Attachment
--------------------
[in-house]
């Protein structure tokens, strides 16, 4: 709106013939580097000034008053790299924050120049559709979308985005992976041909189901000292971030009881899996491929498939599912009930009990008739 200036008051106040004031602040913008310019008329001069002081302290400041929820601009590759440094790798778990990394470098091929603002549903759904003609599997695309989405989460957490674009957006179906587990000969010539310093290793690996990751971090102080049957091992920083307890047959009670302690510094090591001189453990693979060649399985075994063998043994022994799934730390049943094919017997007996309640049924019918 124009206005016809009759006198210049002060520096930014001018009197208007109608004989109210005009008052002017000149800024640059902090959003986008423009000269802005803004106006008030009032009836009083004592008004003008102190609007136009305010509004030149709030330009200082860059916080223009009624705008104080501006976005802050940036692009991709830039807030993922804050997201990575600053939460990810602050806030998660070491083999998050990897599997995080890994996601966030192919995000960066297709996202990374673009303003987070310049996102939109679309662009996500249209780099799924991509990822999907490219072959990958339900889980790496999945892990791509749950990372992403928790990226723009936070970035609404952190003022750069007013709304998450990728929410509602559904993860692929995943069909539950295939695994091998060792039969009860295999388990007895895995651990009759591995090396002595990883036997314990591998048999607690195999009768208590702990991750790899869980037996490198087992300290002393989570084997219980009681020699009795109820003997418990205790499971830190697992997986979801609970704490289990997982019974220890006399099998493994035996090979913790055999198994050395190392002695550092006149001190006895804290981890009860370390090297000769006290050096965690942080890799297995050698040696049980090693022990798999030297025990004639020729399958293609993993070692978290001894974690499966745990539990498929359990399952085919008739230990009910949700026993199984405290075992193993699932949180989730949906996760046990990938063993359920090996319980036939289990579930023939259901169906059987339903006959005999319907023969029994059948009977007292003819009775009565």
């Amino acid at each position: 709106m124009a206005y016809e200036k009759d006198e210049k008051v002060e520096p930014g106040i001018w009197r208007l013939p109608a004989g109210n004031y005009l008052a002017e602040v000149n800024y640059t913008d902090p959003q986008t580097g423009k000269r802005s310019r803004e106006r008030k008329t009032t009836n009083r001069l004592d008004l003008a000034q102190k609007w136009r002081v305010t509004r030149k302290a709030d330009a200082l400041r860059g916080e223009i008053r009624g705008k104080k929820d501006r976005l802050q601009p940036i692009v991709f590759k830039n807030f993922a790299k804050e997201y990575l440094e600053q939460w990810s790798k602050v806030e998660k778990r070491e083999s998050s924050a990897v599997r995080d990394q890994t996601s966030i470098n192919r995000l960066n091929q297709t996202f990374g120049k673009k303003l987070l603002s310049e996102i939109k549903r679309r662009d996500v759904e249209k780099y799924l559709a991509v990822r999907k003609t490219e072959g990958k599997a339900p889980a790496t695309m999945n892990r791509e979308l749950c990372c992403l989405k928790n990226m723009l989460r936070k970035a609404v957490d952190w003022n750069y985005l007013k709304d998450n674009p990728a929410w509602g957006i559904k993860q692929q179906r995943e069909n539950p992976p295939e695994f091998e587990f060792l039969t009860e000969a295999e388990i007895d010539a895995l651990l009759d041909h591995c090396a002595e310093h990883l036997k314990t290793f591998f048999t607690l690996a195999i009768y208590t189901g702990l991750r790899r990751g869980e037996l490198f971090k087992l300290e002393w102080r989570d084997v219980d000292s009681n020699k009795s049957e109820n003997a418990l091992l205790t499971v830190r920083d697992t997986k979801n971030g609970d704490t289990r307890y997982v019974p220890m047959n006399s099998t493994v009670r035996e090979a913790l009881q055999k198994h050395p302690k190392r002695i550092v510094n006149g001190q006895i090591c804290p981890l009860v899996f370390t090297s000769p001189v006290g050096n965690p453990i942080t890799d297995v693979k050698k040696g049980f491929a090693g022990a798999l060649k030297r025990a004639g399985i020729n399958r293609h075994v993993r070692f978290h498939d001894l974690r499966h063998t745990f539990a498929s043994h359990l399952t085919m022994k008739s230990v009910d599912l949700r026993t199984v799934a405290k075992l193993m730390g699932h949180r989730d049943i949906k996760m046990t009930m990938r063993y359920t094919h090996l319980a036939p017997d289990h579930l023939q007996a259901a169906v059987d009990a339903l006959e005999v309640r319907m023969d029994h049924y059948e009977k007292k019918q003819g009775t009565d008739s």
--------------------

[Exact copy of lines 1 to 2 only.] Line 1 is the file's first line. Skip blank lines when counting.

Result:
[in-house]
């Protein structure tokens, strides 16, 4: 709106013939580097000034008053790299924050120049559709979308985005992976041909189901000292971030009881899996491929498939599912009930009990008739 200036008051106040004031602040913008310019008329001069002081302290400041929820601009590759440094790798778990990394470098091929603002549903759904003609599997695309989405989460957490674009957006179906587990000969010539310093290793690996990751971090102080049957091992920083307890047959009670302690510094090591001189453990693979060649399985075994063998043994022994799934730390049943094919017997007996309640049924019918 124009206005016809009759006198210049002060520096930014001018009197208007109608004989109210005009008052002017000149800024640059902090959003986008423009000269802005803004106006008030009032009836009083004592008004003008102190609007136009305010509004030149709030330009200082860059916080223009009624705008104080501006976005802050940036692009991709830039807030993922804050997201990575600053939460990810602050806030998660070491083999998050990897599997995080890994996601966030192919995000960066297709996202990374673009303003987070310049996102939109679309662009996500249209780099799924991509990822999907490219072959990958339900889980790496999945892990791509749950990372992403928790990226723009936070970035609404952190003022750069007013709304998450990728929410509602559904993860692929995943069909539950295939695994091998060792039969009860295999388990007895895995651990009759591995090396002595990883036997314990591998048999607690195999009768208590702990991750790899869980037996490198087992300290002393989570084997219980009681020699009795109820003997418990205790499971830190697992997986979801609970704490289990997982019974220890006399099998493994035996090979913790055999198994050395190392002695550092006149001190006895804290981890009860370390090297000769006290050096965690942080890799297995050698040696049980090693022990798999030297025990004639020729399958293609993993070692978290001894974690499966745990539990498929359990399952085919008739230990009910949700026993199984405290075992193993699932949180989730949906996760046990990938063993359920090996319980036939289990579930023939259901169906059987339903006959005999319907023969029994059948009977007292003819009775009565």